Sharon flees the scene of the kill, getting the hell out of her apartment, but surprise! The assistant can apparently teleport and is there to stop her. Just then, a cop shows up asking about the missing pizza boy. He notices the loud music and acts like it's a murder confession or something! "That music's pretty loud. Want to explain it?" And then Sharon takes off out of the building, while the assistant returns to Sharon's apartment. Every cop show I've ever seen, scripted or reality, would have the cop chasing down the person who's leaving the building, rather than the one holing themselves up in one of the building's rooms. This brilliant cop goes after the assistant and we hear a few gunshots, but are never shown or told what the hell's happened.
Meanwhile, Sharon flies home to her sister's, where she's hospitalized for being so weakened by the vampire. While in her hospital bed, Sharon turns to the playing television; the city's local anchorman is retiring, and hands over the newscast to...Tom! I guess that's what happens when you randomly stake a vampire through his sleeping bag. The genius probably staked him in the nards. On a sidenote: isn't it a little lame and stereotypical that the two female characters in this movie have romance-related dreams?
The next one to tell their dream is Ronnie, who looks like the ne'er-do-well brother Bobby Van never wanted anyone to know he had. His dream sequence seems pretty quick and simple. While one day reading the newspaper, he's kind of saddened to read the various tributes family members write for lost loved ones. When he reads of a kid who died, he pounds his fist on the paper, wishing aloud he could do something to help. Suddenly, the kid materializes in his house. In a quick montage, we see Ronnie calling the kid's parents and telling him to pick him up. It's a silent montage, so we don't hear what's being said, and I guess we're not treated to any dialogue because what the fuck is that conversation going to be? There's no logical way to write that. The parents are happy to see the kid, Ronnie is self-satisfied, and goes about his day.
Later on, Ronnie is going through the paper, wanting to try this weird ability again, choosing to use an obituary this time. Judgmental bastard he is, he skips over anybody who died at an older age. He picks out a 22 year old, works his magic, and the dead dude appears before him, just as before. Although the obit says the guy had no family, Ronnie's like "Not my problem!" and sends him on his way, wherever that could be, it's not Ronnie's concern -- he's just wowed by his cool power.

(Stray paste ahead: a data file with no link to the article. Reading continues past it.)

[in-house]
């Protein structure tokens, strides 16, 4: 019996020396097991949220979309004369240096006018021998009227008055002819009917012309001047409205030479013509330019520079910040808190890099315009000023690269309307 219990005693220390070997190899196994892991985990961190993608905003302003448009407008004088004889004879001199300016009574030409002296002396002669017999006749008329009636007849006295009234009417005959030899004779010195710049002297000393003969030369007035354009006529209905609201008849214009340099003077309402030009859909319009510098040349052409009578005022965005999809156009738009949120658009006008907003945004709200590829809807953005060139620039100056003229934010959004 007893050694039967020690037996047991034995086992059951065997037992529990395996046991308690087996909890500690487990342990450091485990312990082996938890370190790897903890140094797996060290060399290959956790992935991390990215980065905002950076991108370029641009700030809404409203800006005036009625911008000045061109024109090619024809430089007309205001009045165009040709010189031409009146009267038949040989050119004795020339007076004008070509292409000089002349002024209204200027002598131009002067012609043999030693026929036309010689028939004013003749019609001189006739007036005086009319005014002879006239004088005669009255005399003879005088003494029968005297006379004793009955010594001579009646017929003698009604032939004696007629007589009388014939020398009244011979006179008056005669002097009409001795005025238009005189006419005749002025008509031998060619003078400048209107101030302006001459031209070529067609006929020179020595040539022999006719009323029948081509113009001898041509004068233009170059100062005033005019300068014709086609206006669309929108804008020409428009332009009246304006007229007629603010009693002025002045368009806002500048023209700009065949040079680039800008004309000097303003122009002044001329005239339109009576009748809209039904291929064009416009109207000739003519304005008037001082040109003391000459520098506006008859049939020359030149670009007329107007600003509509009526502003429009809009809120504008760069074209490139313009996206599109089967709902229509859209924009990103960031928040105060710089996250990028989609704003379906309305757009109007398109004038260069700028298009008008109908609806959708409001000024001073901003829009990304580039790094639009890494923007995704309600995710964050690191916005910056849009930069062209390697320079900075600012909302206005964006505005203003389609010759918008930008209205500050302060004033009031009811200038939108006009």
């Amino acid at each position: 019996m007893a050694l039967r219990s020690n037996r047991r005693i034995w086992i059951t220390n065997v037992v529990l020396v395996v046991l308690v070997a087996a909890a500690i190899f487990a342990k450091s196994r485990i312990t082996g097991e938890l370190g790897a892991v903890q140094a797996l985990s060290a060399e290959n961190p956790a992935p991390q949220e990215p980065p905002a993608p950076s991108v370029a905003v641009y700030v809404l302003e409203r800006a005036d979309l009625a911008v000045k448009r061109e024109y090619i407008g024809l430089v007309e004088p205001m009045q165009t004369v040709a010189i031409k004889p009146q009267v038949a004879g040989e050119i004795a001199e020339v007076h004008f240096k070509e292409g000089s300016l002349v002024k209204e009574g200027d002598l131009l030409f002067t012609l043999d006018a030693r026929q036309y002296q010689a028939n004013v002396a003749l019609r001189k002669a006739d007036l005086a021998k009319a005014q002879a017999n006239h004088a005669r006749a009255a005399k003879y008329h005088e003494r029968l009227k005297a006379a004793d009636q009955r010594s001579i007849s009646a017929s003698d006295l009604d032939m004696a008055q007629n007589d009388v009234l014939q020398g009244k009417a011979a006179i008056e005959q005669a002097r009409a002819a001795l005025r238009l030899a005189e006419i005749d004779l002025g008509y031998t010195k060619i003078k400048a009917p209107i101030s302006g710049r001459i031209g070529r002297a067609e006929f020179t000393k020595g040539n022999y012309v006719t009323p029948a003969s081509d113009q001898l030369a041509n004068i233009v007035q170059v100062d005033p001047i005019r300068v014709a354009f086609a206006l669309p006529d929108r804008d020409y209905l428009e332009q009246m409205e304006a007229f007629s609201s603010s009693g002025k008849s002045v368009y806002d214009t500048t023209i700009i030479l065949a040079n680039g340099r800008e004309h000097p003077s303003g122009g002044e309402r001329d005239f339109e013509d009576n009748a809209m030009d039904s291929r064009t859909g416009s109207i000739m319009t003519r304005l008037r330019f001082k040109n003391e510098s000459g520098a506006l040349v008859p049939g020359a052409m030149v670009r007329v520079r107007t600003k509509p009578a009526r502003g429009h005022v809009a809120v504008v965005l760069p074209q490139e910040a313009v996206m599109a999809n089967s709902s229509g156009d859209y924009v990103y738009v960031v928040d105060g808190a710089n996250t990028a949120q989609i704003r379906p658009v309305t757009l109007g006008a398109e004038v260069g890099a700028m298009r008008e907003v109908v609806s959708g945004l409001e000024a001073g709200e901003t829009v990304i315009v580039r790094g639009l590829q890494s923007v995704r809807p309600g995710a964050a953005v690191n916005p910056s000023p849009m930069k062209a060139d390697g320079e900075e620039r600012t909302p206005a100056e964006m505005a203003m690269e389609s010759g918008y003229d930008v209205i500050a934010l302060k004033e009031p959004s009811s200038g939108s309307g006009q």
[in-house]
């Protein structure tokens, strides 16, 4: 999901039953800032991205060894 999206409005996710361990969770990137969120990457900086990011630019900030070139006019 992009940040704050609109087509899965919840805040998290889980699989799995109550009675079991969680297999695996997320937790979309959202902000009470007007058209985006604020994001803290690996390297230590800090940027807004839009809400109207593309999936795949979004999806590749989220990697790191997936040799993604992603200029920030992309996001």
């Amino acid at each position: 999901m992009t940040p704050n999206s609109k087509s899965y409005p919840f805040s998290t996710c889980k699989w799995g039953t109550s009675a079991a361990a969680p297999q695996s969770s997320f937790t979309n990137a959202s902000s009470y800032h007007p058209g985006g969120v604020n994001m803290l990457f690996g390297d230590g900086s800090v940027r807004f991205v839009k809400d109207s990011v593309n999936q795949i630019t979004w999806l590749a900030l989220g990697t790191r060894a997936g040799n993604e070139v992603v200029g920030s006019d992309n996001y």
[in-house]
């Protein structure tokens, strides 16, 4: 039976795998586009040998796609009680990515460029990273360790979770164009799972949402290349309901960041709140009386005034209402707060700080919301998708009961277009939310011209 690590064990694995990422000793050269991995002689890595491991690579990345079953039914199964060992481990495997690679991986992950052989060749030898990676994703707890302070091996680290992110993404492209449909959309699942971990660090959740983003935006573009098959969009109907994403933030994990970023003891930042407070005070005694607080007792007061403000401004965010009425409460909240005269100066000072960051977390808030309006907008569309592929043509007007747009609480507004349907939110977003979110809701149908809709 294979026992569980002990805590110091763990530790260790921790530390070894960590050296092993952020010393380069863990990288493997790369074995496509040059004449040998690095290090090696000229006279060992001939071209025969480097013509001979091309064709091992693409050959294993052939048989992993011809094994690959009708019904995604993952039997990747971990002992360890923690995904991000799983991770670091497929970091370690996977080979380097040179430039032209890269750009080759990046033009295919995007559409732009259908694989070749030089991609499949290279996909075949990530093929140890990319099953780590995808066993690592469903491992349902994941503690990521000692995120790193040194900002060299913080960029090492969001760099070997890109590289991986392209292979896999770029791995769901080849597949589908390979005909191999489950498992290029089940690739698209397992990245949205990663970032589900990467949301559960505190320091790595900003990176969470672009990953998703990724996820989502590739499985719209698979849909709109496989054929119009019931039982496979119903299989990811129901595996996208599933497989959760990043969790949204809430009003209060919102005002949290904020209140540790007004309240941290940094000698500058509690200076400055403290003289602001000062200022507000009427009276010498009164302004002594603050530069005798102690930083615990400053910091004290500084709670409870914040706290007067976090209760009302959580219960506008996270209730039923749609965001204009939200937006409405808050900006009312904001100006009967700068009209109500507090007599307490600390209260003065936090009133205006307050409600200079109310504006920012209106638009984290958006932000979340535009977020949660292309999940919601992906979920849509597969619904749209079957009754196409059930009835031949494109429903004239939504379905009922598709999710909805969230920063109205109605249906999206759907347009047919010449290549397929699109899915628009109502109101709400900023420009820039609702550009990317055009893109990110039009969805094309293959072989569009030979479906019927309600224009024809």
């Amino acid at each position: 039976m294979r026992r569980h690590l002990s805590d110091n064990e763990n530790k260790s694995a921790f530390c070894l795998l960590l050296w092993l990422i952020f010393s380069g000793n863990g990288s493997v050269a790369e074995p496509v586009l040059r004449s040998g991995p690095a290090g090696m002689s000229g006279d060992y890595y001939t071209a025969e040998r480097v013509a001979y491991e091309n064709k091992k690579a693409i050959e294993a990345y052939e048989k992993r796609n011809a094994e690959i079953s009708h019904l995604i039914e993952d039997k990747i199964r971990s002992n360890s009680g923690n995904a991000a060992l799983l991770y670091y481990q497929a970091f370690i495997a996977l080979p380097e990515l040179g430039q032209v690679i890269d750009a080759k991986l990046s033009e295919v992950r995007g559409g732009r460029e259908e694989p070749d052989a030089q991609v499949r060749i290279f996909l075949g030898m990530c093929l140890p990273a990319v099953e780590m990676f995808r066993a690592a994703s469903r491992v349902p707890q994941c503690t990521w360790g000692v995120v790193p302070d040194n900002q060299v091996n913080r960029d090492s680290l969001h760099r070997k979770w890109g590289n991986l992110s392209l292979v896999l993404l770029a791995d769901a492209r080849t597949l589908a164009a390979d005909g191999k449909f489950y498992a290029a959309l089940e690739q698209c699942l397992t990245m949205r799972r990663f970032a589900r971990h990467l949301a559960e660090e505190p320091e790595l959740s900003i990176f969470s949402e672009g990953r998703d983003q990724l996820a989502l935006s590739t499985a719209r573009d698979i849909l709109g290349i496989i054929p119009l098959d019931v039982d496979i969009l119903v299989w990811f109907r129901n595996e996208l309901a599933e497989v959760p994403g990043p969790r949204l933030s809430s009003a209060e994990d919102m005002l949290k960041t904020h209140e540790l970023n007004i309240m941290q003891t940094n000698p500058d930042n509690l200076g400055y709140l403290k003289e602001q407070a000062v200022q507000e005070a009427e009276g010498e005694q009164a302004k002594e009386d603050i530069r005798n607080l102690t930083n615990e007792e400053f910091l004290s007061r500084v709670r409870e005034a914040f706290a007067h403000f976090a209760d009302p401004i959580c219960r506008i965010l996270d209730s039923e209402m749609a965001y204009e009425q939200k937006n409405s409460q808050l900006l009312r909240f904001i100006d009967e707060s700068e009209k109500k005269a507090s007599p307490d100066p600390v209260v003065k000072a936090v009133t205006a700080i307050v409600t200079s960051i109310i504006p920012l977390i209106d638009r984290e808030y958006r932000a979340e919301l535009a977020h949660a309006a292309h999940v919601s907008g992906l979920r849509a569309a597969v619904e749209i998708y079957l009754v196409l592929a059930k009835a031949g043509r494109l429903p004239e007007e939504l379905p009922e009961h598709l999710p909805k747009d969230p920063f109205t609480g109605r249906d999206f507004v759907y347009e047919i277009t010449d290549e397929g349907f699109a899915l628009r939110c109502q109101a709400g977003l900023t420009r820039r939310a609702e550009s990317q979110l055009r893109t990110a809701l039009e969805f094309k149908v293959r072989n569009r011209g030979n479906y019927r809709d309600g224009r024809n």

Ronnie eventually goes through a family photo album, coming across a photo of his dead brother, who looks 20 years older than he is. (And nothing like him; the brother's parents must have been Barry Nelson and French Stewart.) Ronnie places his hand on the photo, wishing him to return. He does! And he's actually kind of pissed about it -- he now thinks about having to die and lose people all over again.
Without any time to worry, the 22-year-old Ronnie previously resurrected breaks through the door with a shotgun! Fuck yeah! What's this about? He demands Ronnie resurrect some of his buddies. Turns out this 22 year old isn't some innocent kid Ronnie brought back, but an executed murderer. When the murderer threatens Ronnie's brother, Ronnie quickly grabs the paper and does a reversal of his power, wanting to send the murderer back to where he came from. It works, and the murderer vanishes. And then, shortly afterward...Ronnie vanishes, too! Do you have the Chillers? The reason is because the paper with the murderer's obit was laying on top of Ronnie's photo album -- specifically, a high-school photo of Ronnie, so when he wished the murderer away, he wished himself away, too.
OK, this whole thing was another thing that stuck with me from the first time I saw this movie. On one hand, the power to bring back the dead through obituaries is at least something new in a movie, but the way it's played is kind of goofy. People laugh at it, and it's a weird concept, but it's all in the depiction -- because it's basically just a bit of a reverse Death Note, using supernatural powers to kill (in this case resurrect) a person through their name, and that anime works for some reason. At the risk of sounding like a total wussy, obituaries gave me the willies when I was a kid, so maybe that's why this segment worked on me. And the whole bringing back a killer and then ending up erasing his own existence was unsettling to me. Stop laughing at me! The biggest problem is the way the deceased return looking the way they did on their burial day -- I know this is a dream, and a magic power we're talking about, but I'd like to imagine something more Hellraiser-y, like Uncle Frank rebuilding himself back to life from nothing.
That leaves the last traveler to tell his dream, Conrow, a college professor. Looking like the bastard son of Gabe Kaplan and Geraldo Rivera, Conrow...is the worst actor in this movie. The guy had to be the local pharmacist or something. A banker. He is just...*bad*. His line readings are that -- readings. His delivery is so lifeless, I just tune the guy out, and have to rewind and listen to him again, trying not to fall asleep. And he raises his eyebrows on every word he says. Thanks for saving this guy for last. His dream's too underdeveloped, as if it was shot as an afterthought, for it to be the movie's last story, too.
|The newspaper's out-acting this guy!|